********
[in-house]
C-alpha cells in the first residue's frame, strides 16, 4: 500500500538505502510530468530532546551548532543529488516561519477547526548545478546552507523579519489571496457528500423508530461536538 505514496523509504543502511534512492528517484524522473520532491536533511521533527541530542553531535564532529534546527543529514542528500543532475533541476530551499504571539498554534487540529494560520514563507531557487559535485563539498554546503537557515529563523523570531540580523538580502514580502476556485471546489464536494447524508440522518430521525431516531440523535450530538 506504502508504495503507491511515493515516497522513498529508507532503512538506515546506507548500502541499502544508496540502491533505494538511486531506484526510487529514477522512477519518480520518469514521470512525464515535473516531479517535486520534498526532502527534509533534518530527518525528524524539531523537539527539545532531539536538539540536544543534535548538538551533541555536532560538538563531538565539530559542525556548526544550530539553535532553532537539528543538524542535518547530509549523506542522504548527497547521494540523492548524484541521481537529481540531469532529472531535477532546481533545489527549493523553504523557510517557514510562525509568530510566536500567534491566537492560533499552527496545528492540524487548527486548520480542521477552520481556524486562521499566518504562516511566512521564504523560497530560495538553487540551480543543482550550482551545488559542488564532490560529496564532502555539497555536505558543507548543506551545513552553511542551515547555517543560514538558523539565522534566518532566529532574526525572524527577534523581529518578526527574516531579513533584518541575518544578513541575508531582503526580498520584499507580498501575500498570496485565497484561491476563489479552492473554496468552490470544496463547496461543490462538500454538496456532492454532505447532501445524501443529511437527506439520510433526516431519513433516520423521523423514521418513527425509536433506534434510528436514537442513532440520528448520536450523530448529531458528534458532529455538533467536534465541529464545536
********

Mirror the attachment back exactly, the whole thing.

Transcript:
[in-house]
C-alpha cells in the first residue's frame, strides 16, 4: 500500500538505502510530468530532546551548532543529488516561519477547526548545478546552507523579519489571496457528500423508530461536538 505514496523509504543502511534512492528517484524522473520532491536533511521533527541530542553531535564532529534546527543529514542528500543532475533541476530551499504571539498554534487540529494560520514563507531557487559535485563539498554546503537557515529563523523570531540580523538580502514580502476556485471546489464536494447524508440522518430521525431516531440523535450530538 506504502508504495503507491511515493515516497522513498529508507532503512538506515546506507548500502541499502544508496540502491533505494538511486531506484526510487529514477522512477519518480520518469514521470512525464515535473516531479517535486520534498526532502527534509533534518530527518525528524524539531523537539527539545532531539536538539540536544543534535548538538551533541555536532560538538563531538565539530559542525556548526544550530539553535532553532537539528543538524542535518547530509549523506542522504548527497547521494540523492548524484541521481537529481540531469532529472531535477532546481533545489527549493523553504523557510517557514510562525509568530510566536500567534491566537492560533499552527496545528492540524487548527486548520480542521477552520481556524486562521499566518504562516511566512521564504523560497530560495538553487540551480543543482550550482551545488559542488564532490560529496564532502555539497555536505558543507548543506551545513552553511542551515547555517543560514538558523539565522534566518532566529532574526525572524527577534523581529518578526527574516531579513533584518541575518544578513541575508531582503526580498520584499507580498501575500498570496485565497484561491476563489479552492473554496468552490470544496463547496461543490462538500454538496456532492454532505447532501445524501443529511437527506439520510433526516431519513433516520423521523423514521418513527425509536433506534434510528436514537442513532440520528448520536450523530448529531458528534458532529455538533467536534465541529464545536